Anton Simeonov Ph.D. National Institute of Health
Researchers introduce a microfluidic, single-channel, multistage immunoblotting strategy toward scalable protein isoform analysis.
ASSAY & Drug Development Technologies offers a unique combination of original research and reports on the techniques and tools being used in cutting-edge drug development. The journal includes a “Literature Search and Review” column that identifies published papers of note and discusses their importance. GEN presents one article that was analyzed in the “Literature Search and Review” column, a paper published in Proceedings of the National Academy of Sciences USA titled “Microfluidic integration for automated targeted proteomic assays.” Authors of the paper are Hughes AJ, Lin RK, Peehl DM, and Herr AE.
Abstract from PNAS USA
A dearth of protein isoform-based clinical diagnostics currently hinders advances in personalized medicine. A well-organized protein biomarker validation process that includes facile measurement of protein isoforms would accelerate development of effective protein-based diagnostics.
Toward scalable protein isoform analysis, we introduce a microfluidic “single-channel, multistage” immunoblotting strategy. The multistep assay performs all immunoblotting steps: separation, immobilization of resolved proteins, antibody probing of immobilized proteins, and all interim wash steps. Programmable, low-dispersion electrophoretic transport obviates the need for pumps and valves. A three-dimensional bulk photoreactive hydrogel eliminates manual blotting.
In addition to simplified operation and interfacing, directed electrophoretic transport through our 3D nanoporous reactive hydrogel yields superior performance over the state-of-the-art in enhanced capture efficiency (on par with membrane electroblotting) and sparing consumption of reagents (~1 ng antibody), as supported by empirical and by scaling analyses. We apply our fully integrated microfluidic assay to protein measurements of endogenous prostate specific antigen isoforms in (i) minimally processed human prostate cancer cell lysate (1.1 pg limit of detection) and (ii) crude sera from metastatic prostate cancer patients.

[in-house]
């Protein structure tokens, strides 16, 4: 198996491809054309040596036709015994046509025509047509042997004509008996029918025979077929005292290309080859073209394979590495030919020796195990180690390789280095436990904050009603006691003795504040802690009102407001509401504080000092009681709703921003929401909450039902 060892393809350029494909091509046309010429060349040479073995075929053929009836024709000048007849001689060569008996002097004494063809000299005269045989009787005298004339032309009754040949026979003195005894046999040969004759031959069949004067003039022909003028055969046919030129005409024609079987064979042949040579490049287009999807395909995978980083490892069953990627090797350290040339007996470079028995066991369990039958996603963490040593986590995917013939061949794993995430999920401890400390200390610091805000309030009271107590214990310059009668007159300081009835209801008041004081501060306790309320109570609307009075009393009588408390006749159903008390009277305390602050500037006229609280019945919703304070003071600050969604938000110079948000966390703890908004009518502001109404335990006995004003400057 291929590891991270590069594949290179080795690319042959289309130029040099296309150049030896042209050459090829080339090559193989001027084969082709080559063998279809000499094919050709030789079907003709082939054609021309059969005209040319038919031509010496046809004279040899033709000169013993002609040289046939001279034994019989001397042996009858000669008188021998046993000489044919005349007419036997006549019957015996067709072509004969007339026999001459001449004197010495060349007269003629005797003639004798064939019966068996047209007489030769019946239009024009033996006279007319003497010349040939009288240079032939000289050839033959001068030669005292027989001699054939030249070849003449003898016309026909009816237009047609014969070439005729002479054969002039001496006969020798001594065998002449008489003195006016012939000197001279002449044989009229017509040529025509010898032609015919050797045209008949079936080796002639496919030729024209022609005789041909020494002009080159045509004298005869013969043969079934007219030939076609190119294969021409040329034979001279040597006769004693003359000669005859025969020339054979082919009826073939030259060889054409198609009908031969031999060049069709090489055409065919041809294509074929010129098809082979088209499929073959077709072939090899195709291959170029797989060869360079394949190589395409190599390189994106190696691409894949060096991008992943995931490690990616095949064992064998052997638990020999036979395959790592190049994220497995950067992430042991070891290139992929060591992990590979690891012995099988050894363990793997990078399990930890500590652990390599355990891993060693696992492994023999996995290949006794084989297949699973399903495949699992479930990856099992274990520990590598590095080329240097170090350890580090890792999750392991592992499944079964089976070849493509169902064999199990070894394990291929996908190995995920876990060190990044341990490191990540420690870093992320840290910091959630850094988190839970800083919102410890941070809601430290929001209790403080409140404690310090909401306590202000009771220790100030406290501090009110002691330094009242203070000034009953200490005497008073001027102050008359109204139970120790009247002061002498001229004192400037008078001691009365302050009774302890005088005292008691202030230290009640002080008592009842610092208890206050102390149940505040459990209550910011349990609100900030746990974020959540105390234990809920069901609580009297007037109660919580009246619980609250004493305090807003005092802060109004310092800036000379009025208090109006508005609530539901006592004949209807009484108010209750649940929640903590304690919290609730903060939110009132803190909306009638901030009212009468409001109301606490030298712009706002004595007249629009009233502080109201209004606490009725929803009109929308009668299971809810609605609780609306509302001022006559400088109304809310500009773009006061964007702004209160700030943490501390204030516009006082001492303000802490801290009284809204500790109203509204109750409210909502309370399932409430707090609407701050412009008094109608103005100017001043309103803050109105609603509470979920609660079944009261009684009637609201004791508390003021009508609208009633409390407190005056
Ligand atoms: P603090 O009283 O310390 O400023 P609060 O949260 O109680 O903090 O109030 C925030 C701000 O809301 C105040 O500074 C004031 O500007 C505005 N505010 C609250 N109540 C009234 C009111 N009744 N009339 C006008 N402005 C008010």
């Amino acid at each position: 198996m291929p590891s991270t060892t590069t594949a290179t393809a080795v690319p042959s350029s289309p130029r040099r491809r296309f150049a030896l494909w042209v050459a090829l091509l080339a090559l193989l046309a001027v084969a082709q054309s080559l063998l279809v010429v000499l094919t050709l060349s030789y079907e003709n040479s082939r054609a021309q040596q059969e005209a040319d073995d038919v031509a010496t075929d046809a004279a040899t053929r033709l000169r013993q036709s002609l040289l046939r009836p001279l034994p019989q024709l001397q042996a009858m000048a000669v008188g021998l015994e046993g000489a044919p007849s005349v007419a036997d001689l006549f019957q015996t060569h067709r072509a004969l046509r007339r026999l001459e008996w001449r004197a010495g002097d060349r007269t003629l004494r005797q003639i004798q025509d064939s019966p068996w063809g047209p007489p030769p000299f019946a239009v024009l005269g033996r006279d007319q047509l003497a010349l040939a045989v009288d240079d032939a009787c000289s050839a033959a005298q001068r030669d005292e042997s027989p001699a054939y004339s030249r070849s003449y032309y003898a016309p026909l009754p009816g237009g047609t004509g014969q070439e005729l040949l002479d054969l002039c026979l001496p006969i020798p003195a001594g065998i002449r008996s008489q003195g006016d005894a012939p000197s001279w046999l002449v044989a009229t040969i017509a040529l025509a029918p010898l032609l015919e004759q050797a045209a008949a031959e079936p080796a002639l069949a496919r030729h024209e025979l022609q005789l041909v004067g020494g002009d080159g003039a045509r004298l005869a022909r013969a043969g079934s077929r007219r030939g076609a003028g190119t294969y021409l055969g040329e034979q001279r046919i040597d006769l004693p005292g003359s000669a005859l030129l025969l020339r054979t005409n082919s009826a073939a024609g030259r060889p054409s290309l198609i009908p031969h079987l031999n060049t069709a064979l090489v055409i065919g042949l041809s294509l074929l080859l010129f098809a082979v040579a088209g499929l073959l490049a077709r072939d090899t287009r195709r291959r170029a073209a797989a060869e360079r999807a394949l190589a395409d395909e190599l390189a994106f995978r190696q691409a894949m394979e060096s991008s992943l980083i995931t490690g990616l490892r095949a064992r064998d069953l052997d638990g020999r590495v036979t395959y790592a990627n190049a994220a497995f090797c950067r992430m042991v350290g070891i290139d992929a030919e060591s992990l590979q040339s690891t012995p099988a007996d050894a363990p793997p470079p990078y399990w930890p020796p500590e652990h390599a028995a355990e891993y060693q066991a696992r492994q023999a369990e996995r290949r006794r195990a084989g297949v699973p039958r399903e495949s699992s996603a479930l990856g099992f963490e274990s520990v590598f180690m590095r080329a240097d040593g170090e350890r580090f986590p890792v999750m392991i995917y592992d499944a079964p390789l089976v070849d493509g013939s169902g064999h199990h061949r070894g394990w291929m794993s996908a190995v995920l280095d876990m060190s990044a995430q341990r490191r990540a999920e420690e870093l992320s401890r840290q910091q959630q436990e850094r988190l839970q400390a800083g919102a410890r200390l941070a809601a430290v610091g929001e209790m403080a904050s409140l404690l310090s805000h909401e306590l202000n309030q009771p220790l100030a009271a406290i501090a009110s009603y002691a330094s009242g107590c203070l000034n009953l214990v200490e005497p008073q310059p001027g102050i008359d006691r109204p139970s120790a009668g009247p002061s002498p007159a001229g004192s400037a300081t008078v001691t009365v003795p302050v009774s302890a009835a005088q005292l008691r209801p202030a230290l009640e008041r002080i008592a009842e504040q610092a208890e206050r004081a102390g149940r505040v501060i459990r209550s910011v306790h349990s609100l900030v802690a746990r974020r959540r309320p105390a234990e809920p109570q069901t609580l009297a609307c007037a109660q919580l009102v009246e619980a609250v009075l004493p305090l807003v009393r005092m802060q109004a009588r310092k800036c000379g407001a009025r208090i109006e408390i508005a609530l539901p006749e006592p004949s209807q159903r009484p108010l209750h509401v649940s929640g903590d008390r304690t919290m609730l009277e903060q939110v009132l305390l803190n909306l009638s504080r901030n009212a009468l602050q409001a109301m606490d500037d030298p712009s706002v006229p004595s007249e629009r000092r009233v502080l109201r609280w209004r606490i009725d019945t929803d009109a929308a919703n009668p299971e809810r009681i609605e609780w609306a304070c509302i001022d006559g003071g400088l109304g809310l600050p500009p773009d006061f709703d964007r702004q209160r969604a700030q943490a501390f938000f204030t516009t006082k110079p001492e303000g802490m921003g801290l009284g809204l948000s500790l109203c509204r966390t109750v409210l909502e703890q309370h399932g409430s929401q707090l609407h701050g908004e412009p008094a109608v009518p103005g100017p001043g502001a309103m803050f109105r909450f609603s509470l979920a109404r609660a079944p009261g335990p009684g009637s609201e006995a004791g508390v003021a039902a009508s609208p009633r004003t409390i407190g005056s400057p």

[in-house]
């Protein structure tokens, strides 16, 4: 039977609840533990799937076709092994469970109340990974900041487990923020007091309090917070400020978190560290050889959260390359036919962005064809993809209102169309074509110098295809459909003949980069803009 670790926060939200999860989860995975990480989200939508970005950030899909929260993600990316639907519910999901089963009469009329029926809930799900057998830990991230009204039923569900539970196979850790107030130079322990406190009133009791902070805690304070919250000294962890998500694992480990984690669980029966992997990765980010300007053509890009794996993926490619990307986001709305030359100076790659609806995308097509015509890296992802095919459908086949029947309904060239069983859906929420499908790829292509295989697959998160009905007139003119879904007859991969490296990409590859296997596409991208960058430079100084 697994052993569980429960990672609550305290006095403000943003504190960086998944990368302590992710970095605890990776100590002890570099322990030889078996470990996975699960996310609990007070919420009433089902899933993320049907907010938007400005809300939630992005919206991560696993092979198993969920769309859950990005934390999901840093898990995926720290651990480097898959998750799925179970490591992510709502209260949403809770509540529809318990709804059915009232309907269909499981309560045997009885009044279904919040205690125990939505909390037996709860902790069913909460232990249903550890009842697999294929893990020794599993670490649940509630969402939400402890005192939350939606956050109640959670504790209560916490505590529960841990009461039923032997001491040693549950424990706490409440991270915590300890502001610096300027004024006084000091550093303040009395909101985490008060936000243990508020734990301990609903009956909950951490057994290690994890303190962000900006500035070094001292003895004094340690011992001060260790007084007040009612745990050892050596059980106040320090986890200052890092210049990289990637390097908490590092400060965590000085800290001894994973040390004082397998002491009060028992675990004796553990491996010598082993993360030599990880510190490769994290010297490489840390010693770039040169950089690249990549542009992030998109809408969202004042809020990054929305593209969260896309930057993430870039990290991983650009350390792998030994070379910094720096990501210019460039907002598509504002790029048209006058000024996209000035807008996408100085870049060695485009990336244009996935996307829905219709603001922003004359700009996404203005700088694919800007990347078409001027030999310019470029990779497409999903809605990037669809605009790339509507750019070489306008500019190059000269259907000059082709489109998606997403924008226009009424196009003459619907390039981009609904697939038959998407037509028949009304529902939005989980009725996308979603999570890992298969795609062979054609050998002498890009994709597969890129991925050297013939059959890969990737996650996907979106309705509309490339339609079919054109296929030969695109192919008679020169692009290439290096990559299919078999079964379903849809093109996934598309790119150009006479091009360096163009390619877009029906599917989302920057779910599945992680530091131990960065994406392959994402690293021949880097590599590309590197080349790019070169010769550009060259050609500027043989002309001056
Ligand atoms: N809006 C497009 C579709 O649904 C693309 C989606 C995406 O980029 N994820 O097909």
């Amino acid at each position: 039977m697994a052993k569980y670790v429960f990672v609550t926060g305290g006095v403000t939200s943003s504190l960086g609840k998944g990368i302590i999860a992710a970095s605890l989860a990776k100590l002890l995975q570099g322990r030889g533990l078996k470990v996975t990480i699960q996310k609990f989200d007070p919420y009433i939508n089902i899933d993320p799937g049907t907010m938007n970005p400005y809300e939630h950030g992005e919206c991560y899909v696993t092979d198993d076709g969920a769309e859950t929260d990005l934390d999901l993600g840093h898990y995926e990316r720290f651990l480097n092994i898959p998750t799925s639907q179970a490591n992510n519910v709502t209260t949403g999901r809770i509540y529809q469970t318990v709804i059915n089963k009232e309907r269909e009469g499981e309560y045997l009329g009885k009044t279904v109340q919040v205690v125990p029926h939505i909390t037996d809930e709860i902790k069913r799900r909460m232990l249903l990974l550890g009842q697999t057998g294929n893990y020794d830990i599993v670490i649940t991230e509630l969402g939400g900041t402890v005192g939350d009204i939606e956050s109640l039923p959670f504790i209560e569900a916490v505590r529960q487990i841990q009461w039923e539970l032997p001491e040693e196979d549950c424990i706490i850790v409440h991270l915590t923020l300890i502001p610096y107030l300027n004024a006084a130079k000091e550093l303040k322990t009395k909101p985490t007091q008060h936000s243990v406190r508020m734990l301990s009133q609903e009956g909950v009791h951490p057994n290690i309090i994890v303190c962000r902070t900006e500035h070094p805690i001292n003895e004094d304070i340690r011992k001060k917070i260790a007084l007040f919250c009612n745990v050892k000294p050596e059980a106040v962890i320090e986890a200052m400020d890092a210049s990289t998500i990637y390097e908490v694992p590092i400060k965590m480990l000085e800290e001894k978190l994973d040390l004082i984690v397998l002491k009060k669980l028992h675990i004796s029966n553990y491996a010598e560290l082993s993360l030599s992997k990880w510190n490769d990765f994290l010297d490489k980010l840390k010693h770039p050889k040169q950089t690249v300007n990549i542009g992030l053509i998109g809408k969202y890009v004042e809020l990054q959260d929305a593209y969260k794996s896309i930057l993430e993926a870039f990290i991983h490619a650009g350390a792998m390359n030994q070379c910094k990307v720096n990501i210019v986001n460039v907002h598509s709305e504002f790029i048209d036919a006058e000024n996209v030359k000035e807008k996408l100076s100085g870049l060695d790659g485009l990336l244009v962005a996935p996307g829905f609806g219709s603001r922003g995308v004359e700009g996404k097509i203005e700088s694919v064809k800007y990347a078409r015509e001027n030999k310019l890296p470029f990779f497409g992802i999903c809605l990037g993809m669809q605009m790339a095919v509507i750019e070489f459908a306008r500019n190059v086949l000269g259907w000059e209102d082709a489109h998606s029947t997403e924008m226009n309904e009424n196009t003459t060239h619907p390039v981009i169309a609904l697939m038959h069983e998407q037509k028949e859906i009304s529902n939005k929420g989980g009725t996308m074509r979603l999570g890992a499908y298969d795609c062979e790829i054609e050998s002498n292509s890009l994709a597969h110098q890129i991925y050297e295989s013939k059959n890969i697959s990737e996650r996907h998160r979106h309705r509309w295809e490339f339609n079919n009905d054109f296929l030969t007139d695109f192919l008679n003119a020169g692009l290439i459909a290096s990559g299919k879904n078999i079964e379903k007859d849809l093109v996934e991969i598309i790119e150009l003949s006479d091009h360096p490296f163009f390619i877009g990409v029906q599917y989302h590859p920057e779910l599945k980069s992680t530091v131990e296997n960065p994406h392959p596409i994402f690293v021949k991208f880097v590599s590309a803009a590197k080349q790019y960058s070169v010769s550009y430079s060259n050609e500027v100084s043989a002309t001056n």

The single-instrument functionality establishes a scalable microfluidic framework for high-throughput targeted proteomics, as is relevant to personalized medicine through robust protein biomarker verification, systematic characterization of new antibody probes for functional proteomics, and, more broadly, to characterization of human biospecimen repositories.
Despite advances in enzyme-linked immunosorbent assay technologies, new, drastically simplified protocols and instruments are needed for both basic research and clinical diagnostic applications to at least partially match the speed and efficiency of protein testing to those presently available for DNA. The new microfluidic platform developed by Amy Herr’s group promises to deliver an improvement in detection sensitivity and simplification of protocols in combination with streamlined instrument design.
The platform is centered on the use of three-dimensional (3D) photoreactive hydrogels, in combination with electrophoretic transport; thus, diffusion distances are minimized and binding site densities are maximized, ultimately also leading to purported hundredfold gains in analyte capture efficiency. To enable capture and separation, the authors developed a 3D photoclickable hydrogel matrix, termed a light-activated volume-accessible gel (LAVAgel), a copolymer based on (N-[3-[(4-benzoylphenyl)formamido]propyl] methacrylamide (see Figure 1).
Initially, radical polymerization produces the sieving gel contained in the microchannel. Upon brief illumination with ultraviolet (UV) light, the gel further crosslinks both in an interstrand fashion and towards C-H bonds within the proteins’ side chains, essentially switching its state from a molecular sieve to an immobilization scaffold. Using electrophoretic type transport in combination with the light-switchable LAVAgel, the chip enables automatic execution of isoelectric focusing (IEF) for separation of protein isoforms, immobilization of separated proteins, probing of immobilized proteins with affinity reagents, along with the requisite washing steps (see Figure 1). Protein analytes are separated through IEF on a pH gradient formed by a mixture of polyprotic amino carboxylic acids (see Figure 2).
Subsequent to the IEF, UV light is applied to the chip in order to induce photoimmobilization of the separated proteins to the light-activatable copolymer. After immobilization, labeled antibody probes are brought in contact with the immobilized analytes and the sandwich complexes formed are then washed by the use of electrophoretic transport (see second figure). Optimization of the chip’s running conditions necessitated the establishment of zero-flow IEF conditions (commonly referred to as “parking of peaks”) because longer UV irradiation was found to result in the desired greater fraction of the analyte being captured but was also accompanied by unwanted diffusion-induced peak broadening.
Finally, the authors used the new platform to perform analyses of prostate-specific antigen isoforms originating from cultured cells, as well as patient sera, and obtained results comparable to those derived through the use of the significantly more laborious traditional IEF protocols. It is anticipated that this encouraging first report will be followed by an account of a more advanced complete instrument to allow adaptation of this technology by a large number of potential users.
Anton Simeonov works at the NIH.